As a child my hands were often in the dirt. I made mud pies and pottered in the garden. I would often be found burying the little mice and birds caught by my cat. In many ways, I was messy. If my mother got me ready early for a party, it was impossible for me to stay clean unless I sat on my stool and stayed perfectly still. Otherwise, there’d be dirty marks on my dress within 10 minutes!
My school jotters were smudged; my books were dog-eared. Once I absentmindedly put my finger into the little hole in the inkwell on my desk. I pulled it out and the well came out too. Unknown to me, the teacher had filled them ready for our afternoon writing lesson. Navy blue ink flew across the classroom and the stain on the wooden floor boards remained for the rest of the school term. In my early teens I was forbidden to touch my brother’s things, especially his LP records – I never did learn the handling technique and just covered them with finger prints.
I hated the expression, “Cleanliness is next to godliness!” and I still do.
However, something I’ve learned through this pandemic is the importance of hygiene and how to wash my hands properly. These UV light demonstrations that show up the dirt when it’s not done right are quite shocking. You wonder if anyone is really clean.
Some faiths have ritual washing of hands as part of their religion. It’s good for cleanliness and is also symbolic of purification. The religious Pharisees were cross with Jesus’ disciples who seemingly ‘ate with defiled hands’ not adhering to these ceremonial traditions ( Mark 7:5 ). Jesus had to point out that sin comes from inside outwards, not the other way round (Mark 7:21). Washing hands can’t clean the heart.
Pontius Pilate tried to symbolically wash his hands to free himself from the guilt of crucifying Jesus, but it couldn’t be done. Shakespeare’s Lady Macbeth washed and washed, descending into insanity, but the ‘damned spot’ remained.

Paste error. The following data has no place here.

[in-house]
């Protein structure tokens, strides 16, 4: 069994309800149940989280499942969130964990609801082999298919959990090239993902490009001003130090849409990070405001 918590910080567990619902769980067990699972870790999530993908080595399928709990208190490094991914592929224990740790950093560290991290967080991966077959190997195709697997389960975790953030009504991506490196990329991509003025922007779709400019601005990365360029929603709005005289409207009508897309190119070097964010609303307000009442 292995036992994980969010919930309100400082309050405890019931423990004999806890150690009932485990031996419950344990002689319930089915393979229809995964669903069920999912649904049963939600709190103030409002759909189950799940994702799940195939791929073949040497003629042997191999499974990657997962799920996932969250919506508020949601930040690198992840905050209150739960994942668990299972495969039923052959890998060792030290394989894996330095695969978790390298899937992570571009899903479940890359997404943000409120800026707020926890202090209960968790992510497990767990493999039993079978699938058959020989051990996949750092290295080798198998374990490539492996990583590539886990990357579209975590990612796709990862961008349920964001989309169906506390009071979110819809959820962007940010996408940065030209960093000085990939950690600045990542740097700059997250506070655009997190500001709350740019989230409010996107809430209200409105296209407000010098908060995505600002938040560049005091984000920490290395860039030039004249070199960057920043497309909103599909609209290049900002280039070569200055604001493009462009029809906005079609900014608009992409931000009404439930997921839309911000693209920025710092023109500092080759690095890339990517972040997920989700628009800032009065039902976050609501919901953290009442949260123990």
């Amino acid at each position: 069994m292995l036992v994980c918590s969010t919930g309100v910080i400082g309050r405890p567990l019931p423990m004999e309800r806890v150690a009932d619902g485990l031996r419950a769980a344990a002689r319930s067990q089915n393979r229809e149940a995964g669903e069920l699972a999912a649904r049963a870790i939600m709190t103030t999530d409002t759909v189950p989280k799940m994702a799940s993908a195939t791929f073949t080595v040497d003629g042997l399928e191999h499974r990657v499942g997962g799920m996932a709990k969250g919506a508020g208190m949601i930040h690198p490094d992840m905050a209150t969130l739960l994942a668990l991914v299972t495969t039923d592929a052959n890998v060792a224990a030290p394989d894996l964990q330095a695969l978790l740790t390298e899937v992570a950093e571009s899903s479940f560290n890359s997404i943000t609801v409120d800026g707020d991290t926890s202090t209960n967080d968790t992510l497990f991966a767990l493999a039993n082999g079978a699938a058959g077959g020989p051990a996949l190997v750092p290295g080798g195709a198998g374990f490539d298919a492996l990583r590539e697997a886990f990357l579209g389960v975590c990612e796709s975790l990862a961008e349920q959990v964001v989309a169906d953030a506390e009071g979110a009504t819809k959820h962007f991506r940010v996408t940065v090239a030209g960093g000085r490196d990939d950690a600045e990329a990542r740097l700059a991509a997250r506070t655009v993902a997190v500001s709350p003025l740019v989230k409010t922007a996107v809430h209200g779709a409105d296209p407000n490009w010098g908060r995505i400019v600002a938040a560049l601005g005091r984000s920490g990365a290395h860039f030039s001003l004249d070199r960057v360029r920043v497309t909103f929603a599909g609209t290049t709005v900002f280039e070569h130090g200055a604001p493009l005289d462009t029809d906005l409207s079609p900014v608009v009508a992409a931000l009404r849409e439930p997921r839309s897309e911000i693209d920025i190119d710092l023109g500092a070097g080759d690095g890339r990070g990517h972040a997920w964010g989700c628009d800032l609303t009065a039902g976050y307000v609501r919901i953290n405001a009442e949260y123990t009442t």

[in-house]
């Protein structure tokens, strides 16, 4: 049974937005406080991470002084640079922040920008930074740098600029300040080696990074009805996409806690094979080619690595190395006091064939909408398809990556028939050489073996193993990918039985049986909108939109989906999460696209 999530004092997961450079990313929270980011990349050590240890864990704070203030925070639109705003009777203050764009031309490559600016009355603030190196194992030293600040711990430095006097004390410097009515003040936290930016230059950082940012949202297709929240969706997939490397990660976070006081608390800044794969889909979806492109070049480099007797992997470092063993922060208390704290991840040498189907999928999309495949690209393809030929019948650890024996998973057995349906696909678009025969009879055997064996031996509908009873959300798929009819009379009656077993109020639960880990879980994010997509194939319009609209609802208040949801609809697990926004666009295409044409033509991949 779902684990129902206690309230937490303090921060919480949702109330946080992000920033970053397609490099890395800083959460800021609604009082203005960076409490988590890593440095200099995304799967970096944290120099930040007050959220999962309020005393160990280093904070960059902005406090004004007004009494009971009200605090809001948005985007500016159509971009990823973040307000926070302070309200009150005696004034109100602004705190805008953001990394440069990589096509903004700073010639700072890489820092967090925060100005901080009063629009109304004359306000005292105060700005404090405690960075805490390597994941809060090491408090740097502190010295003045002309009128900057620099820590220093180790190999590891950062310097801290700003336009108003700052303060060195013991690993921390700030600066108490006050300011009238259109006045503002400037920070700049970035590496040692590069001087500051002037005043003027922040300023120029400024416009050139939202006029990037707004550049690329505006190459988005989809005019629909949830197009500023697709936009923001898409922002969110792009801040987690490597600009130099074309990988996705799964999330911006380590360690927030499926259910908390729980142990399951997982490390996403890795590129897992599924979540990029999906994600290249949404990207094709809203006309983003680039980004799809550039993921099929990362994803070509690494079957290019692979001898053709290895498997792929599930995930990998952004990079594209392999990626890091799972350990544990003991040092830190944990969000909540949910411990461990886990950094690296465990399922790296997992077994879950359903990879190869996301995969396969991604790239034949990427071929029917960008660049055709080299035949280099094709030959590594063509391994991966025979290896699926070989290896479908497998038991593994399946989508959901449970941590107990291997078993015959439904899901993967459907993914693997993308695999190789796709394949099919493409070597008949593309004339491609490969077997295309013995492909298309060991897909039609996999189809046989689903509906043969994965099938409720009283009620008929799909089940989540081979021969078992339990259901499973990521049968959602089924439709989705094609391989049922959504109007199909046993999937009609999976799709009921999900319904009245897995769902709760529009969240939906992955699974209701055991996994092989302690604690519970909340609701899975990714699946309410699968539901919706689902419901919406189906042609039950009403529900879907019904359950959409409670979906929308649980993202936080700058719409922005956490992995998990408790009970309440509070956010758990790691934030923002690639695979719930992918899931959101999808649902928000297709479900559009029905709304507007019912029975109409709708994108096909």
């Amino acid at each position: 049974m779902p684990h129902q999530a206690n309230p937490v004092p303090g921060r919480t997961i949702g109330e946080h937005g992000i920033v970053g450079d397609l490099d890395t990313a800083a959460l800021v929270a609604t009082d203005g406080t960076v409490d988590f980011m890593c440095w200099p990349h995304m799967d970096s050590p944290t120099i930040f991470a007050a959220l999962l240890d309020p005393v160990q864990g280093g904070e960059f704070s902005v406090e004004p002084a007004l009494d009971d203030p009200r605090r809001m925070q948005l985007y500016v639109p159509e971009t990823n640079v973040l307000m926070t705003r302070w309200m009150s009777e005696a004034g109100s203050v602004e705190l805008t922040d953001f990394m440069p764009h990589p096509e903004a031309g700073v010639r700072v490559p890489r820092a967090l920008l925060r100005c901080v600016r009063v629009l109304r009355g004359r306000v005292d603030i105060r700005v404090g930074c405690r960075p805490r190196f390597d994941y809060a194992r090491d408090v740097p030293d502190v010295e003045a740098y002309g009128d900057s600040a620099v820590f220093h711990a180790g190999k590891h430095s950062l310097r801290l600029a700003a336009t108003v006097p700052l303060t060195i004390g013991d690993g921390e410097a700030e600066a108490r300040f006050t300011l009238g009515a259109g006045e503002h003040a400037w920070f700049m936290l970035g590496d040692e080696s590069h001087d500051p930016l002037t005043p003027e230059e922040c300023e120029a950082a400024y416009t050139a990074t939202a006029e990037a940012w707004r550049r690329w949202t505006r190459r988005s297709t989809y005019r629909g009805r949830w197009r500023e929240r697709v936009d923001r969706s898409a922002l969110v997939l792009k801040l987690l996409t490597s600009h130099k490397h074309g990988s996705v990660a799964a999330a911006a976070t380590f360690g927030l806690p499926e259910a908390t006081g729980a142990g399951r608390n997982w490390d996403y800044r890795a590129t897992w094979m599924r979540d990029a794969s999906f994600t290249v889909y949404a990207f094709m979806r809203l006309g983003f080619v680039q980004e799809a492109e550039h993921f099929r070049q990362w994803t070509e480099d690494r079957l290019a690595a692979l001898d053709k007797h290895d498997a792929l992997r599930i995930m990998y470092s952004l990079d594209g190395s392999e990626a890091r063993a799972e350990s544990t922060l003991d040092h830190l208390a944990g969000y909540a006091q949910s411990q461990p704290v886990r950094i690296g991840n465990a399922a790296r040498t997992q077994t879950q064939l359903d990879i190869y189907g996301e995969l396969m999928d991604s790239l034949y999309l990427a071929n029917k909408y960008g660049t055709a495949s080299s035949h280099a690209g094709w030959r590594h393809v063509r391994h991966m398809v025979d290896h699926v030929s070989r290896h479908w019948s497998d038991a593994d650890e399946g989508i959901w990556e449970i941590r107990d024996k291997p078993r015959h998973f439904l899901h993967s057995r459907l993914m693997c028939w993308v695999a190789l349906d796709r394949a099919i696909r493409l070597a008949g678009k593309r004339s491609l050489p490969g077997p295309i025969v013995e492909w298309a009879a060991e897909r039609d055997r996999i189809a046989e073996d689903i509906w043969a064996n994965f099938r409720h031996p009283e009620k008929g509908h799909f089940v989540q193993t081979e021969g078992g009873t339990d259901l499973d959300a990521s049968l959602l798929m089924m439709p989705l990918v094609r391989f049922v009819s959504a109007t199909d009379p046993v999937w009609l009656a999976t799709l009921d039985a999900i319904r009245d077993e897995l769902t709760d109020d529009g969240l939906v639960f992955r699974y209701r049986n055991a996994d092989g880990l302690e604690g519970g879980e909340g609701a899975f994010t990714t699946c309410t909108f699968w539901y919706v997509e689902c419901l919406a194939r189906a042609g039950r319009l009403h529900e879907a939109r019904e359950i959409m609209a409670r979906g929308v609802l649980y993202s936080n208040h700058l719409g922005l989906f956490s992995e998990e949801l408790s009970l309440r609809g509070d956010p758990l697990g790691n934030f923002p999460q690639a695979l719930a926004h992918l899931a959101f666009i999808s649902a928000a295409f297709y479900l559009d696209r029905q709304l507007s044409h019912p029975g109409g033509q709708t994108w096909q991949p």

King David asked, “Who shall ascend the hill of the Lord? Who shall stand in God’s presence?” The answer:
“He who has clean hands and a pure heart” (Psalm 24:3-4).
In my late teens, early 20s I became more aware of my impure heart. It was as if every thing I touched left a stain. My life was empty and vain, though I’d pursued happiness with a vengeance. It was a great revelation when I voiced to myself,
“I don’t need to be happy, but I do want to be clean!”
Of course, the only truly clean person was Jesus, in whom no uncleanness was found. He alone is full of love and truth and could touch defilement without becoming defiled himself. His purity was and still is contagious. My breakthrough came when I understood Christ died for me.
“God became him (Jesus) who had no sin to be sin for us, so that in him we might become the righteousness of God” (2 Corinthians 5:21).
I had never felt so clean. No longer in search of happiness, I was surprised by an unspeakable joy. Oh Happy Day!
Now, everywhere you look you see hand sanitiser but early on, when people were stockpiling, it was hard to find. Then I remembered I had a bottle of lemon cologne I’d brought from Istanbul. There’s a lovely Turkish custom. When you visit a home the hostess sprinkles lemon cologne on your hands. It is so refreshing on hot sweaty days but in the winter, at 80% proof, it kills germs and acts as a sanitiser.
That’s the kind of cleanness I want. One that has a sweet smell. Not an abrasive cleanness that smells of bleach! I don’t want one devoid of love that requires distancing from the world ( like me as a child sitting still on a stool, afraid of getting dirty) but a cleanness that is constantly being refreshed by the Holy Spirit, one that can sprinkle that sweet aroma of Christ near and far.